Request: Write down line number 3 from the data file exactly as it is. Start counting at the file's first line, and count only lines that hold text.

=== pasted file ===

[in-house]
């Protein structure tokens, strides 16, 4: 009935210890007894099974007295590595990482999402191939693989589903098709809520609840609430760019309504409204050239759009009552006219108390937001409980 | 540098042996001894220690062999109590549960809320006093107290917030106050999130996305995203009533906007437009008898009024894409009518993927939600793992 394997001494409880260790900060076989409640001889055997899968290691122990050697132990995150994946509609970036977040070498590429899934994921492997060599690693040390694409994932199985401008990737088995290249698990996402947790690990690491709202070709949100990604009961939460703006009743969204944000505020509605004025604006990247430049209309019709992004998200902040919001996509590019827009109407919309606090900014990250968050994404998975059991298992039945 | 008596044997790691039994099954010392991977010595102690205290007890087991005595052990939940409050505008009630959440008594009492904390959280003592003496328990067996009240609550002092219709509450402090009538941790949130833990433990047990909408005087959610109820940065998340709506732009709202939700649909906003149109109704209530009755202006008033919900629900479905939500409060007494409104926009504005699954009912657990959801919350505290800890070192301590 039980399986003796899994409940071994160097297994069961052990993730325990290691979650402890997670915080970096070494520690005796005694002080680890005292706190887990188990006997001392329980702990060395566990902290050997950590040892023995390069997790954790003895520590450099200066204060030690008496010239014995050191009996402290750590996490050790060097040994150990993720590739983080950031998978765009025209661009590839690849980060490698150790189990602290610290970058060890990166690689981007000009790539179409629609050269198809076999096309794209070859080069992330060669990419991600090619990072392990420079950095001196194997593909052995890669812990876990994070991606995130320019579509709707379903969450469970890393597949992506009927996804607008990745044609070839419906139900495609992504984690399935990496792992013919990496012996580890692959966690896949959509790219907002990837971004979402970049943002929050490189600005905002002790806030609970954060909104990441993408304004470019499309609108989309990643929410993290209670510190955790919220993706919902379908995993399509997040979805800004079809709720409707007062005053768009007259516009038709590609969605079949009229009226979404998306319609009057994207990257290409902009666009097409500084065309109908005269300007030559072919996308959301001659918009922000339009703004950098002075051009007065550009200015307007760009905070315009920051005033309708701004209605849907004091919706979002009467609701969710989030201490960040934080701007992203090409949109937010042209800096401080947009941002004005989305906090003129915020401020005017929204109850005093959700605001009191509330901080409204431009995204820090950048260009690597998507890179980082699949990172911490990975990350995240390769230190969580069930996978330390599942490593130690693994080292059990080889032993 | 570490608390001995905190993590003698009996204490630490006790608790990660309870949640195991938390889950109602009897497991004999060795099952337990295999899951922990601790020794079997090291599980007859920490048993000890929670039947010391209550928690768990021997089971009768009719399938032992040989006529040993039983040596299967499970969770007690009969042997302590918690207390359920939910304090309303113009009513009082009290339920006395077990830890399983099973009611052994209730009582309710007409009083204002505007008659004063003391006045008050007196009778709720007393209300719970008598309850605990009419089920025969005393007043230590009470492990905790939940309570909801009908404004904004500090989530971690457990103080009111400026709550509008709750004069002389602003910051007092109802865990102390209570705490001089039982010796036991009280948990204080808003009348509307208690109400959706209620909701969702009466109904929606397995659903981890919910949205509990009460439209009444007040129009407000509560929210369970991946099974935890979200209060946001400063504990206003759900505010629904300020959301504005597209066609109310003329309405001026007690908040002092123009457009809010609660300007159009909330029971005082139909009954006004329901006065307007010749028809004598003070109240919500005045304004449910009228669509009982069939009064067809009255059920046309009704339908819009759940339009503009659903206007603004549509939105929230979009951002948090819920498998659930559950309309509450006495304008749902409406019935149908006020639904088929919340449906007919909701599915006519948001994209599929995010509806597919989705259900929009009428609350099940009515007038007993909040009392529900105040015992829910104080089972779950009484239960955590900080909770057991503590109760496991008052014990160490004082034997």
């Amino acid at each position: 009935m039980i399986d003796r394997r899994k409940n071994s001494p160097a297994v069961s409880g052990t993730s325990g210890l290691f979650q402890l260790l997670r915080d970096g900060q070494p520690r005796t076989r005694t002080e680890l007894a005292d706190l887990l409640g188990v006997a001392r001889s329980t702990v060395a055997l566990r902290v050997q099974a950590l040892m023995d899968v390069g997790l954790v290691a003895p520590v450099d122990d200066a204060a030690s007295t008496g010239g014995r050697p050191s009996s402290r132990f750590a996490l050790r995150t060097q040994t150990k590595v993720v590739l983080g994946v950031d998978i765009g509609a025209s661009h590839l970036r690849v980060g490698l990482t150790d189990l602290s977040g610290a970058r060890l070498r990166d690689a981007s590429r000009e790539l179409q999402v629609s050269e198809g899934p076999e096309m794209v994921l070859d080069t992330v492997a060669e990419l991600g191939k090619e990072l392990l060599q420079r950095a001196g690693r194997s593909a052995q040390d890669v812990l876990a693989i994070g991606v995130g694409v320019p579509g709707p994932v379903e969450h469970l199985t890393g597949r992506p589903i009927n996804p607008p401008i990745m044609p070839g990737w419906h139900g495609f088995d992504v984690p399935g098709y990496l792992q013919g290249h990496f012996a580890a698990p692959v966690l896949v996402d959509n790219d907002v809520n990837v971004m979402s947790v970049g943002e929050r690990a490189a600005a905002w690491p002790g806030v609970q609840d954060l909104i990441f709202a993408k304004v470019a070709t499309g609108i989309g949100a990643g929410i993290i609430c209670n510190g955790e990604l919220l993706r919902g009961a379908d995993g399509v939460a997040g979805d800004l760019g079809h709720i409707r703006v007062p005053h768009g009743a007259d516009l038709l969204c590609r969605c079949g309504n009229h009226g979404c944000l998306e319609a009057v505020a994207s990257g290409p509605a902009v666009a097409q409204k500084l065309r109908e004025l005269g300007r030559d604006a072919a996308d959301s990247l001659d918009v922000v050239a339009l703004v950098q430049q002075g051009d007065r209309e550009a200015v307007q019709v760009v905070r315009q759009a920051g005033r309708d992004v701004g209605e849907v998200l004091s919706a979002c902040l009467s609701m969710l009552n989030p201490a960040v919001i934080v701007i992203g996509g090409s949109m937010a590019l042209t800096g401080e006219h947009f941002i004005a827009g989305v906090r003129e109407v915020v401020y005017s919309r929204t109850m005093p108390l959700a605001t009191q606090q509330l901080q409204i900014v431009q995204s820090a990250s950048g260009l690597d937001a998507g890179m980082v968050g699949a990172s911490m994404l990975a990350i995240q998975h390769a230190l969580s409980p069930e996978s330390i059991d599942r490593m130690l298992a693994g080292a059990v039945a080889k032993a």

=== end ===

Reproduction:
């Amino acid at each position: 009935m039980i399986d003796r394997r899994k409940n071994s001494p160097a297994v069961s409880g052990t993730s325990g210890l290691f979650q402890l260790l997670r915080d970096g900060q070494p520690r005796t076989r005694t002080e680890l007894a005292d706190l887990l409640g188990v006997a001392r001889s329980t702990v060395a055997l566990r902290v050997q099974a950590l040892m023995d899968v390069g997790l954790v290691a003895p520590v450099d122990d200066a204060a030690s007295t008496g010239g014995r050697p050191s009996s402290r132990f750590a996490l050790r995150t060097q040994t150990k590595v993720v590739l983080g994946v950031d998978i765009g509609a025209s661009h590839l970036r690849v980060g490698l990482t150790d189990l602290s977040g610290a970058r060890l070498r990166d690689a981007s590429r000009e790539l179409q999402v629609s050269e198809g899934p076999e096309m794209v994921l070859d080069t992330v492997a060669e990419l991600g191939k090619e990072l392990l060599q420079r950095a001196g690693r194997s593909a052995q040390d890669v812990l876990a693989i994070g991606v995130g694409v320019p579509g709707p994932v379903e969450h469970l199985t890393g597949r992506p589903i009927n996804p607008p401008i990745m044609p070839g990737w419906h139900g495609f088995d992504v984690p399935g098709y990496l792992q013919g290249h990496f012996a580890a698990p692959v966690l896949v996402d959509n790219d907002v809520n990837v971004m979402s947790v970049g943002e929050r690990a490189a600005a905002w690491p002790g806030v609970q609840d954060l909104i990441f709202a993408k304004v470019a070709t499309g609108i989309g949100a990643g929410i993290i609430c209670n510190g955790e990604l919220l993706r919902g009961a379908d995993g399509v939460a997040g979805d800004l760019g079809h709720i409707r703006v007062p005053h768009g009743a007259d516009l038709l969204c590609r969605c079949g309504n009229h009226g979404c944000l998306e319609a009057v505020a994207s990257g290409p509605a902009v666009a097409q409204k500084l065309r109908e004025l005269g300007r030559d604006a072919a996308d959301s990247l001659d918009v922000v050239a339009l703004v950098q430049q002075g051009d007065r209309e550009a200015v307007q019709v760009v905070r315009q759009a920051g005033r309708d992004v701004g209605e849907v998200l004091s919706a979002c902040l009467s609701m969710l009552n989030p201490a960040v919001i934080v701007i992203g996509g090409s949109m937010a590019l042209t800096g401080e006219h947009f941002i004005a827009g989305v906090r003129e109407v915020v401020y005017s919309r929204t109850m005093p108390l959700a605001t009191q606090q509330l901080q409204i900014v431009q995204s820090a990250s950048g260009l690597d937001a998507g890179m980082v968050g699949a990172s911490m994404l990975a990350i995240q998975h390769a230190l969580s409980p069930e996978s330390i059991d599942r490593m130690l298992a693994g080292a059990v039945a080889k032993a």